Women's Retirement Insecurity Across U.S. Birth Cohorts
Older women in the U.S. face greater risks of economic insecurity in comparison with other age groups and with men their own age. Although these risks have been documented in prior research, few studies investigate the life course mechanisms underlying women's retirement insecurity. This dissertation seeks to fill this gap by using a life course perspective and the theory of cumulative disadvantage to examine how women's earlier work and family experiences shape subsequent economic resources in retirement. The three major types of retirement resources in the U.S. - Social Security benefits, occupational pensions, and private retirement wealth - are considered. Analyses use a variety of modeling techniques and panel data from the Health and Retirement Study linked to restricted access Social Security Administration files. In addition, this dissertation specifically investigates retirement insecurity across birth cohorts of older women.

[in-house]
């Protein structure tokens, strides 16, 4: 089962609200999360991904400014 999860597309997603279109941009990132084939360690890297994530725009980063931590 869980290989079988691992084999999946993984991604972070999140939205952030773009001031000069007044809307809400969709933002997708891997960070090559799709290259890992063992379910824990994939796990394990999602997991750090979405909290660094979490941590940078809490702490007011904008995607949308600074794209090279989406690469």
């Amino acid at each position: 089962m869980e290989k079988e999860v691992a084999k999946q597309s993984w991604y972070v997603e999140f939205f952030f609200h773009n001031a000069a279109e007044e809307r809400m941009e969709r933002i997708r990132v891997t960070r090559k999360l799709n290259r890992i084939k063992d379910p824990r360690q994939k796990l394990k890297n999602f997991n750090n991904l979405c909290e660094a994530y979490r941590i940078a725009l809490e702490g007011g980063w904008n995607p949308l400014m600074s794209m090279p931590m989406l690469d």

The first substantive chapter examines how Social Security benefit eligibility type is influenced by four major life course predictors: marital continuity, family timing, employment commitment, and cohort change. Social Security benefit type is an important indicator of retirement security for women because, despite nearly universal program coverage, benefit type is associated with differential economic security in retirement for women. Multinomial logit models demonstrate the importance of women's own paid employment histories for later benefit type. Receiving own worker Social Security benefits or being dually eligible for Social Security are more likely outcomes with increased employment experience. The second empirical chapter uses discrete-time even history models to examine the timing of women's access to occupation pension income. The timing of pension income receipt is relevant for women's retirement security because delayed access indicates a missing source of economic resources. Results reveal significant cohort differences in the timing of first pension receipt as well as the important roles of marital continuity and family timing for older women's access to occupational pension income. The final empirical chapter employs age-based growth models to examine differential trajectories of private retirement savings in early retirement (ages 51-65) across U.S. birth cohorts of women. This analysis examines both initial retirement wealth and wealth accumulation over time to understand how life course processes advantage some older women, but contribute to ongoing disadvantage for others as part of this third, major source of retirement security. Results from growth models reveal variation across birth cohorts as well as the negative effects of divorce for initial wealth holdings and growth in retirement wealth. Overall, this dissertation illustrates the importance of women's work and family experiences across the life course for the cumulative disadvantages they face in retirement. Moreover, each type of major retirement resource interacts with different aspects of women's prior work and family roles to produce economic outcomes in retirement.
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